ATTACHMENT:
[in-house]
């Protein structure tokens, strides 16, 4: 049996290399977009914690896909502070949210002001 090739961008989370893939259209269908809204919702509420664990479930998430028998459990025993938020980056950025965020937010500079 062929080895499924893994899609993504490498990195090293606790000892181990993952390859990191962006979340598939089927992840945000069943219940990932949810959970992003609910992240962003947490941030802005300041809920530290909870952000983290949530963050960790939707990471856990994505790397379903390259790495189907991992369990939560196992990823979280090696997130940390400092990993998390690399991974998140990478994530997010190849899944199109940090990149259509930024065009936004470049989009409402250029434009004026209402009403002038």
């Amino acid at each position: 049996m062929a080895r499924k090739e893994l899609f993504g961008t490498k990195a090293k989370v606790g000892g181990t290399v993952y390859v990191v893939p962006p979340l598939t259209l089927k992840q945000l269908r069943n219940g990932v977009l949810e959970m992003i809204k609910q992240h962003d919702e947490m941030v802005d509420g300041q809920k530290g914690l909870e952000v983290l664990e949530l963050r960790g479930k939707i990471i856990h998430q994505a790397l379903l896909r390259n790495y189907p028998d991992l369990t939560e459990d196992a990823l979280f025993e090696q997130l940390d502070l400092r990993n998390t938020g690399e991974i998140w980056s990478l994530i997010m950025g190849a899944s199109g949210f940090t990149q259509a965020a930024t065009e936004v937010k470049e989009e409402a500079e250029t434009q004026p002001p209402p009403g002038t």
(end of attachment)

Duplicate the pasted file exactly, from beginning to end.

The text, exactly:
[in-house]
């Protein structure tokens, strides 16, 4: 049996290399977009914690896909502070949210002001 090739961008989370893939259209269908809204919702509420664990479930998430028998459990025993938020980056950025965020937010500079 062929080895499924893994899609993504490498990195090293606790000892181990993952390859990191962006979340598939089927992840945000069943219940990932949810959970992003609910992240962003947490941030802005300041809920530290909870952000983290949530963050960790939707990471856990994505790397379903390259790495189907991992369990939560196992990823979280090696997130940390400092990993998390690399991974998140990478994530997010190849899944199109940090990149259509930024065009936004470049989009409402250029434009004026209402009403002038």
């Amino acid at each position: 049996m062929a080895r499924k090739e893994l899609f993504g961008t490498k990195a090293k989370v606790g000892g181990t290399v993952y390859v990191v893939p962006p979340l598939t259209l089927k992840q945000l269908r069943n219940g990932v977009l949810e959970m992003i809204k609910q992240h962003d919702e947490m941030v802005d509420g300041q809920k530290g914690l909870e952000v983290l664990e949530l963050r960790g479930k939707i990471i856990h998430q994505a790397l379903l896909r390259n790495y189907p028998d991992l369990t939560e459990d196992a990823l979280f025993e090696q997130l940390d502070l400092r990993n998390t938020g690399e991974i998140w980056s990478l994530i997010m950025g190849a899944s199109g949210f940090t990149q259509a965020a930024t065009e936004v937010k470049e989009e409402a500079e250029t434009q004026p002001p209402p009403g002038t």